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Frequently Asked Questions About Digestive Diseases

4. How Can My Diet Prevent Digestive Discomfort?

You can keep many digestive problems away with lifestyle changes. Bad habits, such as eating too quickly or skipping meals, can upset your stomach. Be sure to eat slowly and chew thoroughly. You might want to try eating several small meals throughout the day.

A balanced diet can help, too. Unhealthy foods can cause trouble for your digestive system. Eat less processed food and sugar, and more fiber, fruits, and vegetables.

If you're sensitive to certain types of food, such as dairy or gluten, stay away from these items or cut back on them. Talk with a nutritionist before you ban a food from your plate to make sure you still get important nutrients from other sources.

5. How Can I Help a Loved One Handle Digestive Problems?

Encourage her to get treatment as soon as she has symptoms so she can avoid as much discomfort as possible. Diarrhea, vomiting, and side effects of medications she takes can mean she may not get all the nutrients she needs to be healthy. If the symptoms don’t get better after a few days or if they're severe, call a doctor to make sure she gets the right diagnosis and treatment.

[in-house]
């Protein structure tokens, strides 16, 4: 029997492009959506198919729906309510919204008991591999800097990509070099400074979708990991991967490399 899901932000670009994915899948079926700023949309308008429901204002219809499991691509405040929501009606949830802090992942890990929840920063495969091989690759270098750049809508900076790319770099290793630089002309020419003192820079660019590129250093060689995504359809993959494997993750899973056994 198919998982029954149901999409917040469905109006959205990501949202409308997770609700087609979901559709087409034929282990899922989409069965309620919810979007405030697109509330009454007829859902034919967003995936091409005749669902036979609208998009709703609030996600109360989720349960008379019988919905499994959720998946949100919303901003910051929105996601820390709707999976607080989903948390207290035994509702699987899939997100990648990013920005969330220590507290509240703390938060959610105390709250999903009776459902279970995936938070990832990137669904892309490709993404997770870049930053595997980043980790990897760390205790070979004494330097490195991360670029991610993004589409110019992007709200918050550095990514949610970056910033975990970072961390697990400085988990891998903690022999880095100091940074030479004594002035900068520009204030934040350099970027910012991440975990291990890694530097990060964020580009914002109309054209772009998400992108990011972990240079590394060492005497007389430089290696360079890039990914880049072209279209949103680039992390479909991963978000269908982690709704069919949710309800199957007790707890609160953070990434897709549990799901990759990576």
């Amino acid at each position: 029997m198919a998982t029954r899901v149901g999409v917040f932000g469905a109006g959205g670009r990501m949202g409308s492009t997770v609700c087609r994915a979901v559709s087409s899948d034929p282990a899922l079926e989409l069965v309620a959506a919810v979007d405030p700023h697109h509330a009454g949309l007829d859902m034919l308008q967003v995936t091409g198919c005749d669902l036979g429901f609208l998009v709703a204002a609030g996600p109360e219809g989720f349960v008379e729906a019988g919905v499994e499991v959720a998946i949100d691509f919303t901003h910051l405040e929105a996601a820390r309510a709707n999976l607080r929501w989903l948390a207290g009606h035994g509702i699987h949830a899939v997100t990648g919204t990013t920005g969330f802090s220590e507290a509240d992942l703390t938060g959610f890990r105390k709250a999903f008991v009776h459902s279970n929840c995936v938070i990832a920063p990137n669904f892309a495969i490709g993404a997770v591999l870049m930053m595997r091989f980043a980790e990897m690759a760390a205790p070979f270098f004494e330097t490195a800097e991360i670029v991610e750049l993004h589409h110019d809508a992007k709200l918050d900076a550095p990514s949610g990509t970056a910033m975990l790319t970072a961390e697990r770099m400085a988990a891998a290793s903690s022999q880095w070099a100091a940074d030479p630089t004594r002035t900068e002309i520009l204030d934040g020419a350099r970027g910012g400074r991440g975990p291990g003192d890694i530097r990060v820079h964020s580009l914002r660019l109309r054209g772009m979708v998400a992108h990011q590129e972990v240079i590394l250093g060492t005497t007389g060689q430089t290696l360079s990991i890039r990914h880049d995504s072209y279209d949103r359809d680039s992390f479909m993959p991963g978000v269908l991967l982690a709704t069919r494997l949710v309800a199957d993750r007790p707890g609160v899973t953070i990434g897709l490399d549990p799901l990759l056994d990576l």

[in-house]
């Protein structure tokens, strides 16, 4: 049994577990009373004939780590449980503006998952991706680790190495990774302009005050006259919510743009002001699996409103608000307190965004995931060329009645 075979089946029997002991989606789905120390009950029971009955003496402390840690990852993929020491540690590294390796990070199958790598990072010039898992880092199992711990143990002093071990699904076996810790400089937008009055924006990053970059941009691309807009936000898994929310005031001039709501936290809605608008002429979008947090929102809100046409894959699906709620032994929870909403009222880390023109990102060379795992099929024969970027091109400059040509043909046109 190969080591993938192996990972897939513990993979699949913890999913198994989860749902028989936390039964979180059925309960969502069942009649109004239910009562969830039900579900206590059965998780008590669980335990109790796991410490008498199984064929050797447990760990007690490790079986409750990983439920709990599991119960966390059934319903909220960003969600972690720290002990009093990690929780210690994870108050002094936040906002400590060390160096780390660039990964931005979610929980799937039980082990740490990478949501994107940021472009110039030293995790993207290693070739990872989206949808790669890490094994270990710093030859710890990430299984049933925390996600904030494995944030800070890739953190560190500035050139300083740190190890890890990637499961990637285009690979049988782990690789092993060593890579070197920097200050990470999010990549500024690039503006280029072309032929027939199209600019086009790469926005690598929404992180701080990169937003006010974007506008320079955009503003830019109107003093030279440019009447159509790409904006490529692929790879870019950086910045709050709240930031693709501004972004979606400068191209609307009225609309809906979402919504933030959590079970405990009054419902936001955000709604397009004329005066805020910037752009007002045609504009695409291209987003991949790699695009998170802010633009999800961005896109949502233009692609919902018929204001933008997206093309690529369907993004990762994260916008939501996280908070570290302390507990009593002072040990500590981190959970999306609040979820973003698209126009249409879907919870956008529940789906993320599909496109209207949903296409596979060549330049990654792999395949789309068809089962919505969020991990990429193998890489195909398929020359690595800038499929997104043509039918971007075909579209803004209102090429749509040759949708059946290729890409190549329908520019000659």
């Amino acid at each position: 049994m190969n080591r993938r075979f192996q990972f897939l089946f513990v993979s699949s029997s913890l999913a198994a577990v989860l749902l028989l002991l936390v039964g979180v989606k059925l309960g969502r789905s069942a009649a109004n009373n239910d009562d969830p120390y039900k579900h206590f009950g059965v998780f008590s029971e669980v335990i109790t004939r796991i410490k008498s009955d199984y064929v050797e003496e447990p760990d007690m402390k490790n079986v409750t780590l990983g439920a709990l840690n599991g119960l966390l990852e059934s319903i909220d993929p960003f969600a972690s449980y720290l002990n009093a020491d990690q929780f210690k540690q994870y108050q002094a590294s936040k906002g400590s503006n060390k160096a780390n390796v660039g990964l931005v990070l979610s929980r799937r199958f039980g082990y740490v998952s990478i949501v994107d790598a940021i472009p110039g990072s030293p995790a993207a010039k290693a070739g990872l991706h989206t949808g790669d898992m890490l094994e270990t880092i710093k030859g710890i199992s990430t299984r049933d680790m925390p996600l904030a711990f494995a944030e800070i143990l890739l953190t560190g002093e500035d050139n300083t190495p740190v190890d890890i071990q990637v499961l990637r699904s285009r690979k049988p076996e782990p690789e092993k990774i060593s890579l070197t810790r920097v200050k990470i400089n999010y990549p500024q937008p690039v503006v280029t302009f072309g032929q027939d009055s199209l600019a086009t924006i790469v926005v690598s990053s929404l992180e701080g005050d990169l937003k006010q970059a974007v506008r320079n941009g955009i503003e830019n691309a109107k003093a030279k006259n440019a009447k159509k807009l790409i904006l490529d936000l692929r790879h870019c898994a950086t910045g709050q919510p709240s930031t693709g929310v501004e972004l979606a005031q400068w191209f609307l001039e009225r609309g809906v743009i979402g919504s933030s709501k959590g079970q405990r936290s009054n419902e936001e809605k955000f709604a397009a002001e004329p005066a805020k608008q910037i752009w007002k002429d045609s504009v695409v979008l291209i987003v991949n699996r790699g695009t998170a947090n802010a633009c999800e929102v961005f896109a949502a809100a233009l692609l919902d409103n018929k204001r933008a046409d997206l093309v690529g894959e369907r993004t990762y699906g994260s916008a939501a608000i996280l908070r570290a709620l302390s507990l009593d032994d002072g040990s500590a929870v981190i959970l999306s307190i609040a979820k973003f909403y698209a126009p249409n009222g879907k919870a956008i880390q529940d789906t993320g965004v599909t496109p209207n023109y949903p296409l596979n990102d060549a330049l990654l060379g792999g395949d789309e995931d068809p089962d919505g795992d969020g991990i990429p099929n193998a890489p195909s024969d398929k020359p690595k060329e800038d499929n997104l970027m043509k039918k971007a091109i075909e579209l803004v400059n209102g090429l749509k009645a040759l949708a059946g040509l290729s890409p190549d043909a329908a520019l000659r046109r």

6. What Is Celiac Disease?

It's a problem that involves both the digestive tract and the immune system. It's also known as celiac sprue or gluten-sensitive enteropathy. When you have celiac disease, eating foods with a form of protein called gluten makes your body attack your small intestine. The damage makes it hard for your body to absorb nutrients, especially fat, calcium, iron, and folate, from food.

The disease usually runs in families. There’s no treatment, so people who have it have to stick to a strict, gluten-free diet. Gluten is found in some grains, such as wheat, barley, and rye.

7. What Is Endoscopy?

It's a procedure that helps your doctor look inside your digestive system. A flexible, lighted tube with a camera, called an endoscope, goes in your mouth to help her see the inside of your esophagus, stomach, or the first part of the small intestine, or in your bottom to show the inside of your colon or rectum. Doctors use it to help diagnose:

  • Belly or chest pain
  • Nausea and vomiting
  • Heartburn
  • Bleeding
  • Trouble swallowing
  • Ulcers
  • Tumors
  • Inflammation
  • Problems with bowel movements

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